Now go read. And if you're British, go vote. I'll be swinging by on Thursday to see how you did.

May 1, 2010

The Devil's In the Storyboard

How could I, ex-consultant extraordinaire, not share this wonderful piece from the New York Times on the use of Powerpoint in the US Department of Defense? It had to be done folks. Especially because it echoes so precisely all those months of frustration with the dumming down of the professional world through the excessive use of bullet points. Seriously, we're going to end up with an entire generation of people unable to write a sentence (for those of you who still work in consulting firms, a sentence typically has a subject, a verb and an object, begins with a capital letter and ends with some form of punctuation. Just FYI.)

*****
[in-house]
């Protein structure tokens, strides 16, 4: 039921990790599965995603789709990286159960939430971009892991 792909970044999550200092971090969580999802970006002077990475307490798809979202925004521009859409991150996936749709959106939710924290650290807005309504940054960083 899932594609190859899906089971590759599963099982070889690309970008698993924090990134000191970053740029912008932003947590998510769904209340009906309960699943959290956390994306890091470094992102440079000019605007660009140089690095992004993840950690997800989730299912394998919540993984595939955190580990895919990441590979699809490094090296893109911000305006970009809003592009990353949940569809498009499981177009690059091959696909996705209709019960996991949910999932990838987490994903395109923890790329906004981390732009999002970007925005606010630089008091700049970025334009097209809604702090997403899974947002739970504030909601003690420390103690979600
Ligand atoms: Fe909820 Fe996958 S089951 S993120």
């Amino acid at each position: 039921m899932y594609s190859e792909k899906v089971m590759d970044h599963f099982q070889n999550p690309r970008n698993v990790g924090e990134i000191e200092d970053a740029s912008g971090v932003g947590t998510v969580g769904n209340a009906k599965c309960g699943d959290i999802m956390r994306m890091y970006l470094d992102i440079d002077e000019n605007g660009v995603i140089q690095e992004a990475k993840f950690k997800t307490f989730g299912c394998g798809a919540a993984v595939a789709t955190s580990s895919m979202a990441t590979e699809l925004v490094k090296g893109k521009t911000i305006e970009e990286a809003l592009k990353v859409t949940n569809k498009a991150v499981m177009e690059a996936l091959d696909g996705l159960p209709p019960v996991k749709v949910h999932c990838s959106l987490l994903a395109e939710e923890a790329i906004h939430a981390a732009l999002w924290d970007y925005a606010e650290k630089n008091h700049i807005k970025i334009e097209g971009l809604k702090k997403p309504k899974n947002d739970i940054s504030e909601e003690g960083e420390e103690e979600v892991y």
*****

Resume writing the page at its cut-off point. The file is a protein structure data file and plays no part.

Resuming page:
But don't take my word for it. Listen to what the generals have to say:

"Powerpoint makes us stupid." (General Mattis)
Powerpoint is handy for "hypnotizing chickens." (retired Colonel Hammes)

"It's dangerous because it can create the illusion of understanding and the illusion of control. Some problems in the world are not bullet-izable." (General McMaster)

The illusion of understanding. How many times did I feel that, as consultants, that was exactly what we were peddling? We shouldn't be able to get away with it. No one should be able to get away with it. Whether it's consultants, bankers (hello Fabulous Fab), or writers (like those authors who write about a place they have clearly never been to and don't even bother to research - I'll be nice and won't name names). The illusion of understanding is what gets civilizations like ours into a big fat mess (hello Athens).

Right, I'll stop here with this foray into negativity and political soap-boxing (so un-Res). But take a look at the slide that started all the hoopla at the DoD, and smile (or cringe).

We have met the enemy and he is Powerpoint, says the Times. But where's the "so what"?! Someone draw me a big f***ing arrow over here! And some pretty boxes, dammit!